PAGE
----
In encounters with the matagi in the wild, the DM rolls a reaction dice as normal, but this determines both the reaction of the hunters and their current state, which is linked. Hence:

2-3 Attack: The matagi are almost entirely in a feral state - a sliver away from tipping past the point of beyond return. Their senses are all preternaturally heightened, meaning they are not surprised, and they are aware of the PCs from d100 yards away. Their only interest in the PCs is as prey, but they do retain enough sentience to be capable of communication.

4-6: Aggressive: The matagi are a mixed group, who have been long on the hunt without success. 1/3 are fully human, 1/3 are semi-feral, and 1/3 are entirely feral. The senses of the semi-feral and feral members are heightened, as for the 'Attack' result, and these will target the PCs as prey; the other members of the group may be reasoned with and can control the remainder if they are persuaded to do so.

7-9: Cautious: The matagi have been hunting for some weeks without success. They are largely fully-human, but have 1-2 semi-feral members with them. The semi-feral members will not target the PCs as prey without the permission of the full humans. The senses of the semi-feral members are heightened as for the 'Attack' and 'Aggressive' results.

10-11: Neutral: The matagi have recently begun their hunt. They are fully human, and cautious but not aggressive. They are surprised on a roll of 1 and the encounter distance is standard.

12: Friendly. The matagi are returning from a successful hunt. They have a killed or captured bear with them (50% chance of either) and are in exceptionally good spirits; they are surprised on a roll of 1-2 rather than 1, and are on their way back to a random village (1 - Odose; 2 - Shariki; 3 - Bihoro; 4 - Komakai). The encounter distance is standard.

Wednesday, 21 February 2018

What is the Blogosphere for now? New Modes of Play

Zak S recently put a post up on G+ (which I hope he won't mind me paraphrasing and quoting from) to the effect the OSR or DIY D&D or whatever you want to call it has been a success: it has its own momentum now and it has actually become possible for people to simply make things and publish them without having to pass by the traditional gatekeepers of the hobby. He closed by saying, "The way of talking about games we had was designed for a situation of convivial stylistic and commercial underdoggery which no longer exists in the same way...different things are going to seem interesting or worth saying, and we're gonna have to figure out what they are."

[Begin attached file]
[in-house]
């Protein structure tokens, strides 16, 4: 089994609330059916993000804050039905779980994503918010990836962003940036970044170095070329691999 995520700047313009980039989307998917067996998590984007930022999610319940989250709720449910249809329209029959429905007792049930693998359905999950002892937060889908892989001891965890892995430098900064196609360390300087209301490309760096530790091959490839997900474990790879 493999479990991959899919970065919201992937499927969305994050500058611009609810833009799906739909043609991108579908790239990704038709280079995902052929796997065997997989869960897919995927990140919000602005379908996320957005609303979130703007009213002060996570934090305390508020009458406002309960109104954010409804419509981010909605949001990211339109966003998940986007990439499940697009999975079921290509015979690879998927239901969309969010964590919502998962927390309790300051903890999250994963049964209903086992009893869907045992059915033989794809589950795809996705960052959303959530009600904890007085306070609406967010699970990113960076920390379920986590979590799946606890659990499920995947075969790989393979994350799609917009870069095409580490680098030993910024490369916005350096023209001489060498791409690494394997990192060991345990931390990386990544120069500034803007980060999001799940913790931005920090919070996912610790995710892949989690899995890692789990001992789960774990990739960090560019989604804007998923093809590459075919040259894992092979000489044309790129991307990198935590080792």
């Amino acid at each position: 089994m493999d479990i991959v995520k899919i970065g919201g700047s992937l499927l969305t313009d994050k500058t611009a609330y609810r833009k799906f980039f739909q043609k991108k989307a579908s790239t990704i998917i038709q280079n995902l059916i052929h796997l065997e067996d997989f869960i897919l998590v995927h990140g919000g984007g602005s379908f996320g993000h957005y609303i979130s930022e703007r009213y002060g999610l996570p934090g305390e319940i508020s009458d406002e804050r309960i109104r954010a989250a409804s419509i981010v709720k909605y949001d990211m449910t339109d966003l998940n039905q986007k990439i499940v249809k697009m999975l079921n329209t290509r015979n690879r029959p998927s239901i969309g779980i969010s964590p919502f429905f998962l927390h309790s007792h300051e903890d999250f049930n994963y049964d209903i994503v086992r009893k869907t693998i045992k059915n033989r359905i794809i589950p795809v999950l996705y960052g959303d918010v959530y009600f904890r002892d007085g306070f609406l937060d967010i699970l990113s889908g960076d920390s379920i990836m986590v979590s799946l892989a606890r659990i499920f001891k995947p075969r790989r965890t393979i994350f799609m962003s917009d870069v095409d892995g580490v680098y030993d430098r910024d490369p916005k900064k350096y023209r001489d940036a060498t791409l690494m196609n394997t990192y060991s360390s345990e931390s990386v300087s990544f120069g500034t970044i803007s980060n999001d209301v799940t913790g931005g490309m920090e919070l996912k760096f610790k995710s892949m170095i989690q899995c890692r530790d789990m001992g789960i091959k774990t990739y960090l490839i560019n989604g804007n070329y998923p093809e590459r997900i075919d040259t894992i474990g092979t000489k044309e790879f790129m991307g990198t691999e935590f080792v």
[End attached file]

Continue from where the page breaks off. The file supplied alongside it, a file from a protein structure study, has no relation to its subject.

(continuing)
I think this is especially true of the traditional D&D blogosphere. A few years ago, when Monsters & Manuals hit its 1000th entry, I put up a post bemoaning the decline of blogs. In hindsight, I shouldn't have been so hasty, because actually my own blog entered a bit of a "Silver Age" shortly after that that lasted a good two years, during which my readership exploded to levels never before experienced. It has gone down a bit since then, but that's mainly attributable to me posting less frequently and with less quality, I think, than previously (parenthood has given me a permanent -2 to my INT score; I hope it's not cumulative with each baby).

But it's indisputably the case that blogs aren't what they were, partly because the "stylistic and commercial underdoggery" has gone away, and partly because so much has been written and said that needed to be written and said that it feels as though we've run out of things to write about. There is always going to be call for more creative content (monsters, art, new rules, etc.) but any more writing about the principles of good play would probably now be flogging a dead horse. We've got 10 years of that behind us.

I think, though, that a few big undiscovered countries remain - enough, in fact, to provide plenty of grist for further elucidation and insight. For starters:

  • Nobody has posted anything definitive yet about running underwater adventures/campaigns
  • And for that matter nobody has posted anything definitive yet about running wilderness exploration adventures/campaigns either 

More than that, though, while we have become very good at ploughing the furrow of "rogues exploring a sandbox in order to get rich", what we have only begun to scratch the surface of are different modes of play. Think of all the metaphorical internet ink that has been spilled on how to successfully run rogue-PC-oriented sandbox games, and consider that there is surely an equivalent amount of that ink to spill on how to effectively run games that have different sets of starting parameters. What, for instance, are best practices for games in which the PCs are "good guys"? What about best practices for games about spying or diplomacy? What about best practices for games in different eras - pseudo-Victorian period, pseudo-Ancient Greece, pseudo-WWI? What about games in which the PCs are defending an area from invaders? And so on.

What I think it boils down to is: we've said most of what we need to say about dungeons and hexcrawls. But there are more things in heaven and earth than that.